East of Lawson Mountain for about 5 miles, there are two parallel Mitchell Faults, separated by 2000 feet.

aerial view of M-Fault from West

Between the faults there is a displaced “sliver” of earth’s crust that displays a pattern of east and west dips showing the axis of the Mitchell Anticline to have been displaced 0.76 miles to the west. Movement on the Mitchell Fault could have been initiated on the south fault, then transferred to the north during the last 0.76 miles of displacement. Or, more likely, 0.76 miles of movement could have been initiated on the north fault before the last 2.50 miles of displacement was transferred to the south. This probably would have reduced compressive stresses along the fault east of the “sliver” and might have been responsible for the Tertiary dip-slip faults that dropped several blocks of crust on the north side of the fault near Mitchell (see the illustrated blue-line faults).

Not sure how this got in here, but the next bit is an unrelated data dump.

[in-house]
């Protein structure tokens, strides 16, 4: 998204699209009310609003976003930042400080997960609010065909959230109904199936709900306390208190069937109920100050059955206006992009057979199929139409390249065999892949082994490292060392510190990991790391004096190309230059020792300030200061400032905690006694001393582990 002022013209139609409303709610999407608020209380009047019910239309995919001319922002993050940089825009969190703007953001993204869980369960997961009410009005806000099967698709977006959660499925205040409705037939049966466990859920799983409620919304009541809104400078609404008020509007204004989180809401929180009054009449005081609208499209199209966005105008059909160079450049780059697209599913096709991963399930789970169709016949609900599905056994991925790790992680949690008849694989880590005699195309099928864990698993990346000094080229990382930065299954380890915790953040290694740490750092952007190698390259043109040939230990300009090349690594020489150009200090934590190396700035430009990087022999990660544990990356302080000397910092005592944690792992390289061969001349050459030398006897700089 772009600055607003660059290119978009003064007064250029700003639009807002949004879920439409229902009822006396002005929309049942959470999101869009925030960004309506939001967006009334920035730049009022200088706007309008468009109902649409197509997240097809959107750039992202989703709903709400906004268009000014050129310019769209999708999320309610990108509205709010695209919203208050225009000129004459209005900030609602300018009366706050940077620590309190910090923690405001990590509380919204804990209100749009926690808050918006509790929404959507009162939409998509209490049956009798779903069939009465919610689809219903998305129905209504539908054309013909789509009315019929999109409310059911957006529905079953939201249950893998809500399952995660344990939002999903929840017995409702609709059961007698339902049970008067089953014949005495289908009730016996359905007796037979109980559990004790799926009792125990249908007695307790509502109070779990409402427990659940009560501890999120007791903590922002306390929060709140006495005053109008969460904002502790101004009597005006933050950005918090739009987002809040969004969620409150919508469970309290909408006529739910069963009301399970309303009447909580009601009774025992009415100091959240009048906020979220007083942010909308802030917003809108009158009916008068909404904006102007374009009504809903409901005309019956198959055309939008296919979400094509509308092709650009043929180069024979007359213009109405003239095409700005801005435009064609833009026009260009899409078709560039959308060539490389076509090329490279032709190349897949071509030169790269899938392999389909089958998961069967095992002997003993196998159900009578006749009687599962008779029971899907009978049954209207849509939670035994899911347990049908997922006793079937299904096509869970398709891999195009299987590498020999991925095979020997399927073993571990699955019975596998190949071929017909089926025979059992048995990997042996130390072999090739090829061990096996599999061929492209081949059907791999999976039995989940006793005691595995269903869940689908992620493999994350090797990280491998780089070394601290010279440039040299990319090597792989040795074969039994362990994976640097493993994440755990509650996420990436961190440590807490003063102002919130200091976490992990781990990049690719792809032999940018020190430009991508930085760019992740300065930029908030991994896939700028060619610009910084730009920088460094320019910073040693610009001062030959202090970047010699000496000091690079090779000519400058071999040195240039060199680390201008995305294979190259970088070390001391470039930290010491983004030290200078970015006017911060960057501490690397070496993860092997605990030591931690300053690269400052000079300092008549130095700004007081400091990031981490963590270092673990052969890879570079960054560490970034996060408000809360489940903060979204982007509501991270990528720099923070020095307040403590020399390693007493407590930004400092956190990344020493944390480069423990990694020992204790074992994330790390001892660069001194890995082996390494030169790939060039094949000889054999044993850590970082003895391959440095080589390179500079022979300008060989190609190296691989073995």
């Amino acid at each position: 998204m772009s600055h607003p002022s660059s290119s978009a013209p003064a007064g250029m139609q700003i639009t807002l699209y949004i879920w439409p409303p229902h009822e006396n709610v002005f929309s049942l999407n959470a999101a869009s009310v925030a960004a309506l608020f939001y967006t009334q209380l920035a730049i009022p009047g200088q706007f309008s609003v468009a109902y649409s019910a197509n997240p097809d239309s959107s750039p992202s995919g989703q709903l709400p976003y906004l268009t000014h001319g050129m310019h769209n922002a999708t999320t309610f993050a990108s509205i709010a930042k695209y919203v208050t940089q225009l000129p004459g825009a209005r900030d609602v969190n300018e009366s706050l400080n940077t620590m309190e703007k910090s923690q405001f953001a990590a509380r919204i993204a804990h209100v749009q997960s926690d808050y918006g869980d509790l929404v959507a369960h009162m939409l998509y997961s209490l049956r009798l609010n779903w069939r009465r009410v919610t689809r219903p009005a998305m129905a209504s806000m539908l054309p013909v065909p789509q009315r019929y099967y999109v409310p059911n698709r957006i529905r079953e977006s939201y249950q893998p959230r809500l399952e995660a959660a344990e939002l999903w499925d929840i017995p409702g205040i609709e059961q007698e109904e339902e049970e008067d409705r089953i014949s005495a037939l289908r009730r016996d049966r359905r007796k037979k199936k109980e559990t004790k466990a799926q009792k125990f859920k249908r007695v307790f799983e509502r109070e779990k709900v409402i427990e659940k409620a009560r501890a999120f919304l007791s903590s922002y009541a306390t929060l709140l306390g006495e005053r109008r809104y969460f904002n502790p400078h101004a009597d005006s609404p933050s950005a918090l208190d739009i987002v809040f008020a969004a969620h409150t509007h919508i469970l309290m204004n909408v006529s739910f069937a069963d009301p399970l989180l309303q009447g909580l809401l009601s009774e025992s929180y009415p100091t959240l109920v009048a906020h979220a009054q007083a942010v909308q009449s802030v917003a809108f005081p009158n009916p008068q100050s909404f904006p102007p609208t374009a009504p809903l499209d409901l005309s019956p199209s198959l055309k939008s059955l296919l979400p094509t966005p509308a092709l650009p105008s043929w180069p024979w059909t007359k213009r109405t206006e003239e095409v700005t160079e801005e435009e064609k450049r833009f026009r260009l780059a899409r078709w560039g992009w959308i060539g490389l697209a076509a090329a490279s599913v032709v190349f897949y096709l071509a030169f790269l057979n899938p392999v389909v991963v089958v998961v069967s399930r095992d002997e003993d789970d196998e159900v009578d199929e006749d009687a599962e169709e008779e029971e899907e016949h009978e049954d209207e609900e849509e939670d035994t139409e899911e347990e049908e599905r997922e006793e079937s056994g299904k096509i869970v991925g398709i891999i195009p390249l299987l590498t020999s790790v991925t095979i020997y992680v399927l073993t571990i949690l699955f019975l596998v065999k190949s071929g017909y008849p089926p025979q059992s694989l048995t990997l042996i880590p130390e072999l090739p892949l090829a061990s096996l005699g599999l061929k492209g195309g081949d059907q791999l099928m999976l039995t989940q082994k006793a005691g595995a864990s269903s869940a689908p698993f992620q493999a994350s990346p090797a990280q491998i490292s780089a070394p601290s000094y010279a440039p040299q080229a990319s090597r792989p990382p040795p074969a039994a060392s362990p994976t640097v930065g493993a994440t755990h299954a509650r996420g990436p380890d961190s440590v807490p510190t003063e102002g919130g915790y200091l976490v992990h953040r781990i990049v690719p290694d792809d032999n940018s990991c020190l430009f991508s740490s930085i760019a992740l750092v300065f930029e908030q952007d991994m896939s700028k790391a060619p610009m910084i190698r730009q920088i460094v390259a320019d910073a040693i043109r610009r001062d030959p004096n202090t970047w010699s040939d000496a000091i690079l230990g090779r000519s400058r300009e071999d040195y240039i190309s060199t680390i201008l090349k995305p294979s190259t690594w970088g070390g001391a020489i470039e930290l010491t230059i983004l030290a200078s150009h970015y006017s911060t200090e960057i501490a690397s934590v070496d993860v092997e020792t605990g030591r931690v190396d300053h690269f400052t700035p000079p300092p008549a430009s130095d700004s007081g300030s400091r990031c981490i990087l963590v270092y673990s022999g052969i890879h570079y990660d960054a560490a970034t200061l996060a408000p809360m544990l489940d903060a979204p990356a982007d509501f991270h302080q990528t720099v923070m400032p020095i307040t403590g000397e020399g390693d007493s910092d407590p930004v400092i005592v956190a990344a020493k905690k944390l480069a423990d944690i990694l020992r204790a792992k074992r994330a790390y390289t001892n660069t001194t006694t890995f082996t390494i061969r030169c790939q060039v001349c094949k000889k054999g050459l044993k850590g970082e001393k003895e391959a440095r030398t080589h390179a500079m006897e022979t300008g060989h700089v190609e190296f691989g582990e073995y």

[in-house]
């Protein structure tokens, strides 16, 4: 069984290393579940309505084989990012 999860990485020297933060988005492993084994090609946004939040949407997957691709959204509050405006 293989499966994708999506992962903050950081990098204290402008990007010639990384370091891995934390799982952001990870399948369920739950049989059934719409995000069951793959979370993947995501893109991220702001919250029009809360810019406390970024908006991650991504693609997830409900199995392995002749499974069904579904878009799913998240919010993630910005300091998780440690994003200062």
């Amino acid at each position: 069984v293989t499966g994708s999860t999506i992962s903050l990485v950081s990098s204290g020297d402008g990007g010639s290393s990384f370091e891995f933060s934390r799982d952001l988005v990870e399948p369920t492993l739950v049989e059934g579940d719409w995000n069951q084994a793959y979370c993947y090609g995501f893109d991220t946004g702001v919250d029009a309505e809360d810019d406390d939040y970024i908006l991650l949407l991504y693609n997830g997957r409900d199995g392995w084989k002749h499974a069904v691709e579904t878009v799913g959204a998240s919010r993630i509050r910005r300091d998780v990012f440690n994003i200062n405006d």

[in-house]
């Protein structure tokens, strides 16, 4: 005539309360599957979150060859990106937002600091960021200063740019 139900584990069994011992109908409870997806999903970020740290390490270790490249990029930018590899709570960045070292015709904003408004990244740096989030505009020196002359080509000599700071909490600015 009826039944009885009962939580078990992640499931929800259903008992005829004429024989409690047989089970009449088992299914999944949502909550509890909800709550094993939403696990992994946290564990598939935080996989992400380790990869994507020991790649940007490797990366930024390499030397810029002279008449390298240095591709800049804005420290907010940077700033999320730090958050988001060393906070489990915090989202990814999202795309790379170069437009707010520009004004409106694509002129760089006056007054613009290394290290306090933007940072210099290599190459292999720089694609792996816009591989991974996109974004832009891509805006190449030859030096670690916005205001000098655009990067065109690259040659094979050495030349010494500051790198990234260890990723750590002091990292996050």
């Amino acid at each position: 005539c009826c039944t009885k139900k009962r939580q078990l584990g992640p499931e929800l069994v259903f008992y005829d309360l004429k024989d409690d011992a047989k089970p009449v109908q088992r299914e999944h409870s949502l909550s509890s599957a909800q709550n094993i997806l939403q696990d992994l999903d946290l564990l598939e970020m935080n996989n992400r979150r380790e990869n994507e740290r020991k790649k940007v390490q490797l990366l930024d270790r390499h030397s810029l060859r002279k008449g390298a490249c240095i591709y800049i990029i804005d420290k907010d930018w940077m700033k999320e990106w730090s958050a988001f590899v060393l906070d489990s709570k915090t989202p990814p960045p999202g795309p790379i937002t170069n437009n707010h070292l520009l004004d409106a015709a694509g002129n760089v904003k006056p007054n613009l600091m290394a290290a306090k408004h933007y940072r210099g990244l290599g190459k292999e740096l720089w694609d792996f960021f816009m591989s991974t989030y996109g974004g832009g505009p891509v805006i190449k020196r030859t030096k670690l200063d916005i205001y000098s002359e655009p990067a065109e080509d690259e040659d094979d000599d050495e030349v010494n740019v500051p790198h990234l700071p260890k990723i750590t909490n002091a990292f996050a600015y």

Areal view of Mitch Fault from East

         The Mitchell Fault has not yet been traced to its extremities. On the highlands east of Mitchell, John Day beds, Picture Gorge basalt, and Quaternary deposits obscure the surface expression of the fault at least to the John Day River. To the west, I have traced the Mitchell Fault to Bear Creek near the boundary of the Lawson Mountain-Stephenson Mountain quadrangles.  West of Lawson Mountain there is an east-west alignment of many dikes, plugs, and volcanic domes that are adjacent to (or in) the fault zone. None of these units has been dated to determine if they could have been intruded into a pre-existing fault zone. Farther west, there are many rhyolite dikes (one is 4 miles long) that trend northeast from Stephenson Mountain across the westward projection of the Mitchell Fault. These dikes have not been displaced by the fault but the older rocks between them might have been displaced.  Additional field studies and age dating of the intrusive rocks will be necessary to clarify these relationships and to improve the known western extent of the Mitchell Fault.